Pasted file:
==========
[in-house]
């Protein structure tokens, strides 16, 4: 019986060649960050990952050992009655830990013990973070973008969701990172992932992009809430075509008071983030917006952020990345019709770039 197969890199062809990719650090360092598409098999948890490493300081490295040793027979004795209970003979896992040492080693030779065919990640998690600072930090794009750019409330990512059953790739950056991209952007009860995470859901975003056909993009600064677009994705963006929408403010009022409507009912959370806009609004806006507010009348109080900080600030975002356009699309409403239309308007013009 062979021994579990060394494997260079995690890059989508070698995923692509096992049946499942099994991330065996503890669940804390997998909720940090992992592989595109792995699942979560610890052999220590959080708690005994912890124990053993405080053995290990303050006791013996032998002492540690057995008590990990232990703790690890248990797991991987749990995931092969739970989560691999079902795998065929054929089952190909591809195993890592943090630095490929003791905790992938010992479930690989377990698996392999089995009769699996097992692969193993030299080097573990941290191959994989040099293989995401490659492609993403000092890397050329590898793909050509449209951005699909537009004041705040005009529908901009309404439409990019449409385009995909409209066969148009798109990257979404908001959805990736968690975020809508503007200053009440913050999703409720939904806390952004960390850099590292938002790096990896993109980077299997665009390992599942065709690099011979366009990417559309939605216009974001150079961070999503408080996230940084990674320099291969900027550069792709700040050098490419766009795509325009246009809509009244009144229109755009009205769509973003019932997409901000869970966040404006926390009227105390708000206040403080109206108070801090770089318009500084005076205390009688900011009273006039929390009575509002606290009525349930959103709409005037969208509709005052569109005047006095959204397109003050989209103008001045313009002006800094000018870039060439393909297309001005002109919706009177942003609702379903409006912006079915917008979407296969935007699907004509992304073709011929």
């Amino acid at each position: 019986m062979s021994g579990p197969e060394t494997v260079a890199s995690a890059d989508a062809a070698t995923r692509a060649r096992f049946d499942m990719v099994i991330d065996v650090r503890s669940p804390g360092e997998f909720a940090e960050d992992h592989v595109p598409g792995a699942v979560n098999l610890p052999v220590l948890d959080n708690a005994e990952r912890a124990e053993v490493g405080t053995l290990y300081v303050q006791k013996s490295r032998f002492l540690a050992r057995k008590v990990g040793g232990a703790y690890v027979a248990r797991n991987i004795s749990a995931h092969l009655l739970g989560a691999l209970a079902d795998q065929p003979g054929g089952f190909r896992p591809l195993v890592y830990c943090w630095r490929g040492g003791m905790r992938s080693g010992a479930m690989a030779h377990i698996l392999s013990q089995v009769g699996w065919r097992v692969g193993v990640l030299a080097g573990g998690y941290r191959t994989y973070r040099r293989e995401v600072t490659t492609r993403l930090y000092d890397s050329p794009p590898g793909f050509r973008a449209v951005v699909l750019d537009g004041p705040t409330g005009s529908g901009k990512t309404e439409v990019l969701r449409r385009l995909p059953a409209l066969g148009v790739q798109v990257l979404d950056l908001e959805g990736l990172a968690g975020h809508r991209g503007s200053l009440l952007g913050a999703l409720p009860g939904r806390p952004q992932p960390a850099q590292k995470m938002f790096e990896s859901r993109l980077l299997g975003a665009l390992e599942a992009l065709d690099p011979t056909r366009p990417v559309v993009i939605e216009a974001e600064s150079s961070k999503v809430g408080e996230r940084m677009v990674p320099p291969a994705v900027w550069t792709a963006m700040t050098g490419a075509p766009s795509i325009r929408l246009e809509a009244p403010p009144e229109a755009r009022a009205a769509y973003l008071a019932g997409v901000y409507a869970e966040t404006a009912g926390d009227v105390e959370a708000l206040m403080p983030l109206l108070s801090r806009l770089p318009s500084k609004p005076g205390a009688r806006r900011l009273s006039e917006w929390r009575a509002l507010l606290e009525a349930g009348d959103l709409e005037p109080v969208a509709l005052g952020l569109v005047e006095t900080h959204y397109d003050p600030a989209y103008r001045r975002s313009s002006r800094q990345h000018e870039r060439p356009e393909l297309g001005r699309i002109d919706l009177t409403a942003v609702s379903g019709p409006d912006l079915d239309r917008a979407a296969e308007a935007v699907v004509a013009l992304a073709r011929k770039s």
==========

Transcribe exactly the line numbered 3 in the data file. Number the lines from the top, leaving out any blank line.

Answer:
């Amino acid at each position: 019986m062979s021994g579990p197969e060394t494997v260079a890199s995690a890059d989508a062809a070698t995923r692509a060649r096992f049946d499942m990719v099994i991330d065996v650090r503890s669940p804390g360092e997998f909720a940090e960050d992992h592989v595109p598409g792995a699942v979560n098999l610890p052999v220590l948890d959080n708690a005994e990952r912890a124990e053993v490493g405080t053995l290990y300081v303050q006791k013996s490295r032998f002492l540690a050992r057995k008590v990990g040793g232990a703790y690890v027979a248990r797991n991987i004795s749990a995931h092969l009655l739970g989560a691999l209970a079902d795998q065929p003979g054929g089952f190909r896992p591809l195993v890592y830990c943090w630095r490929g040492g003791m905790r992938s080693g010992a479930m690989a030779h377990i698996l392999s013990q089995v009769g699996w065919r097992v692969g193993v990640l030299a080097g573990g998690y941290r191959t994989y973070r040099r293989e995401v600072t490659t492609r993403l930090y000092d890397s050329p794009p590898g793909f050509r973008a449209v951005v699909l750019d537009g004041p705040t409330g005009s529908g901009k990512t309404e439409v990019l969701r449409r385009l995909p059953a409209l066969g148009v790739q798109v990257l979404d950056l908001e959805g990736l990172a968690g975020h809508r991209g503007s200053l009440l952007g913050a999703l409720p009860g939904r806390p952004q992932p960390a850099q590292k995470m938002f790096e990896s859901r993109l980077l299997g975003a665009l390992e599942a992009l065709d690099p011979t056909r366009p990417v559309v993009i939605e216009a974001e600064s150079s961070k999503v809430g408080e996230r940084m677009v990674p320099p291969a994705v900027w550069t792709a963006m700040t050098g490419a075509p766009s795509i325009r929408l246009e809509a009244p403010p009144e229109a755009r009022a009205a769509y973003l008071a019932g997409v901000y409507a869970e966040t404006a009912g926390d009227v105390e959370a708000l206040m403080p983030l109206l108070s801090r806009l770089p318009s500084k609004p005076g205390a009688r806006r900011l009273s006039e917006w929390r009575a509002l507010l606290e009525a349930g009348d959103l709409e005037p109080v969208a509709l005052g952020l569109v005047e006095t900080h959204y397109d003050p600030a989209y103008r001045r975002s313009s002006r800094q990345h000018e870039r060439p356009e393909l297309g001005r699309i002109d919706l009177t409403a942003v609702s379903g019709p409006d912006l079915d239309r917008a979407a296969e308007a935007v699907v004509a013009l992304a073709r011929k770039s």